Wednesday, July 7, 2010
Animal House 1978 A Movie A Day Day 36
This last week of films from the seventies has got to make you movie goers of today jealous. Jaws, Monty Python and the Holy Grail, and now Animal House. This was the college comedy of the seventies. It defined what a campus comedy would be for the next 30 years, it made a movie star out of John Belushi and established John Landis as the go to director for comedy themed material for the following decade. The poster of Belushi as Blutto with a beer, hung on dorm room walls, office doors and anywhere else people could fit it. The movie was set sixteen years earlier then when it came out, but college students have emulated the attitude ever since. Amanda believes that the Trojan Marching Band is trying to exist as a clone of Delta house. From all the drinking and stupid nicknames I saw when she was in the band, I don't think she was far off the mark.
This was the summer of 1978, the last summer before my final year as an undergraduate. The debate team had been doing research all summer long, the Western Forensic Institute was convening for the last time, and we were getting ready for what we expected to be a banner year. My debate partner Rick Rollino and I, felt like the chance to be the top USC team was in our grasp. Maybe this was a distorted view, because there were still several great debaters coming back for that year, but the legends that had dominated our time there had moved on. We had swagger in our attitude. It did not work out as well as we had hoped based on the previous year, but we still were quite successful and I am proud of what we accomplished. Rick and I had run for Co-Captains of the Debate squad and we were fortunately beaten by our good friend Leo Mohr. Leo was going to be debating with Bill Gross at that point but would soon move into a partnership with Kim Maerowitz. One summer night, as we were winding down a day at S.C. doing practice debates, the whole squad seemed to decide to go see this movie together. For some reason we ended up in Pasadena at the same theater I mentioned in my JAWS post a couple of days ago. Can you imagine anything more perfect than a group of good friends, seeing this movie on a summer night just a few days before the fall term started? We had a blast. The theater was full, I was a senior and we had freshmen and sophomores that looked up to us. And we were leading them into this debauchery. What Fun.
Animal House is critic proof because the audience for it is always going to see themselves in the story. There are plenty of jokes, but it is all in aid of a simple nostalgia story. Unlike some of the comedies that would come later, like Airplane, this was not a joke movie but a comedy. The humor grows out of the situation not from a sight gag or a throwaway pun. Even the wild out of control scenes stem from the characters or the story. Belushi's trip through the cafeteria has plenty of sight gags but they come from the devil-may-care attitude and slovenly character that Belushi created. His Blutto was a hero to college students, not because he was a slob, but because he was one of us. He takes advantage of too much beer, naive freshmen, and a general lack of supervision. There are only two sight gags in the movie that take us out of the notion that we are watching real events. One is Kevin Bacon flattened by the crowd at the parade (this is a joke that foreshadows Airplane! and The Naked Gun), the other involves Belushi. When he is on the ladder, peeking in the Sorority house, he bounces the ladder down to another window. It is just as unrealistic as the other gag but it works because we can imagine Blutto trying to do this even if it is not physically possible.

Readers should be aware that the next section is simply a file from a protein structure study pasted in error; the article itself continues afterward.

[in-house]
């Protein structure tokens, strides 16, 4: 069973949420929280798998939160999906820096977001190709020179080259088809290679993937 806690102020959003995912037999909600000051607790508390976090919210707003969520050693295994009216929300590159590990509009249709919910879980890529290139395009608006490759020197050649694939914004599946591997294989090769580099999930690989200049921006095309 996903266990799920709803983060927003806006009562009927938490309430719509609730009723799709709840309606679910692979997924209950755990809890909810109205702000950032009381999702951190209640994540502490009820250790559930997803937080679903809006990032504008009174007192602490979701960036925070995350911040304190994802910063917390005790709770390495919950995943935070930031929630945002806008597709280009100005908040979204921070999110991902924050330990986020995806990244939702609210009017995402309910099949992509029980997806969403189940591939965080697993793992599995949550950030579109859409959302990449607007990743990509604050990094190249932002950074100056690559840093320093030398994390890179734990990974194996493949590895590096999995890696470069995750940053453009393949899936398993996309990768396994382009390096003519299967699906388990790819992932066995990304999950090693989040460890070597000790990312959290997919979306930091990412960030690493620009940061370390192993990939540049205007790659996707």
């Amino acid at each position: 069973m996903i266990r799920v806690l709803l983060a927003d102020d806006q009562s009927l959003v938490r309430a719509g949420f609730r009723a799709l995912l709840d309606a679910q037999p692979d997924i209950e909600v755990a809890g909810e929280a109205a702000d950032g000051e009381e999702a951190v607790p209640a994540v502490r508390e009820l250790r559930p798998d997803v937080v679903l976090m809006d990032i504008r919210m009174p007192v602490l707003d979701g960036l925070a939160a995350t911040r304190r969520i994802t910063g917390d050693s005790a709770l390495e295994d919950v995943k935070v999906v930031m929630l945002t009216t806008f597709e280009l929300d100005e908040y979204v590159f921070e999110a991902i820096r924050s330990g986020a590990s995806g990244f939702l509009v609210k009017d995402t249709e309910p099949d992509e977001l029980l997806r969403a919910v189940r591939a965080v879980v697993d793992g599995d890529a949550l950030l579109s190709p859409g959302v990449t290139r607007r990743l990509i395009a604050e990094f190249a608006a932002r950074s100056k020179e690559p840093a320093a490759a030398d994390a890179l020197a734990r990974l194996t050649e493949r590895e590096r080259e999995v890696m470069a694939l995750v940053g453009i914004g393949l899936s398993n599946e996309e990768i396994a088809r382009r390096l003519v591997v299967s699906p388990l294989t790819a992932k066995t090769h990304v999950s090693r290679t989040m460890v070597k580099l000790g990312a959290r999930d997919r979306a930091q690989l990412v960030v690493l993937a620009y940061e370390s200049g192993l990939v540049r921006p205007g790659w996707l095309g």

The scroll at the end of the movie, showing what became of the characters, was probably a parody of the more sober ending of American Graffiti. The jokes here were sly and topical. For several years after, Universal Studios also gave a discount to people who actually asked for Babs. This movie was re-released a couple of times in the next year or two, but that may have been the last set of re-releases for a movie except for special event type pictures. Video tape was coming, and people would enjoy reliving their movie experiences at home rather than at the theater. It was the end of an era because of technological innovation. The next summer would have some very different moods around it. I loved the summer of 1979 despite all the tough things that happened in our lives that year. The closing of summer 1978 marked the end of my childhood. The memory of going to this movie is a lot like a more heartwarming cross between the final character scrolls of Animal House and American Graffiti.
From an historical point of view the world was changing a great deal when Animal House was the king of comedy, but if you want to find the specific point that the 1970s came to a close, it won't be when the calender slipped into the eighties, it was not the election of Ronald Reagan or the death of disco. The 1970s died on a day in March 1981, at a hotel in Hollywood, where the shooting star that was Blutto in Animal House, went to that great Toga Party in the sky.